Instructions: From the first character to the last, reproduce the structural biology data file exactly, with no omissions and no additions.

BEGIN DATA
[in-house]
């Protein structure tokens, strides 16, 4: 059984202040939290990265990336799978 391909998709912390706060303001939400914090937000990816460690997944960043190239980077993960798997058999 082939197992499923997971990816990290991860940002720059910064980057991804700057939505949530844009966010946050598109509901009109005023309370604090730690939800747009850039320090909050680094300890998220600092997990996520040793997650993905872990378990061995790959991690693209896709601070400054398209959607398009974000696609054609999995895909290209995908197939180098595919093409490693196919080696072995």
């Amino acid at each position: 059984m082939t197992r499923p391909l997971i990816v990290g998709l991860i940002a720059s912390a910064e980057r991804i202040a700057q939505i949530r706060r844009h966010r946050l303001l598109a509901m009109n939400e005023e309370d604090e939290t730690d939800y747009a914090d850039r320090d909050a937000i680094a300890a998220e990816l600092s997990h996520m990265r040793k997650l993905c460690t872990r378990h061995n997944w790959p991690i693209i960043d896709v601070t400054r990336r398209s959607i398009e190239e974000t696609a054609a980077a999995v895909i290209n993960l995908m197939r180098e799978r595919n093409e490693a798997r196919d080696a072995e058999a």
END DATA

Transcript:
[in-house]
């Protein structure tokens, strides 16, 4: 059984202040939290990265990336799978 391909998709912390706060303001939400914090937000990816460690997944960043190239980077993960798997058999 082939197992499923997971990816990290991860940002720059910064980057991804700057939505949530844009966010946050598109509901009109005023309370604090730690939800747009850039320090909050680094300890998220600092997990996520040793997650993905872990378990061995790959991690693209896709601070400054398209959607398009974000696609054609999995895909290209995908197939180098595919093409490693196919080696072995």
């Amino acid at each position: 059984m082939t197992r499923p391909l997971i990816v990290g998709l991860i940002a720059s912390a910064e980057r991804i202040a700057q939505i949530r706060r844009h966010r946050l303001l598109a509901m009109n939400e005023e309370d604090e939290t730690d939800y747009a914090d850039r320090d909050a937000i680094a300890a998220e990816l600092s997990h996520m990265r040793k997650l993905c460690t872990r378990h061995n997944w790959p991690i693209i960043d896709v601070t400054r990336r398209s959607i398009e190239e974000t696609a054609a980077a999995v895909i290209n993960l995908m197939r180098e799978r595919n093409e490693a798997r196919d080696a072995e058999a």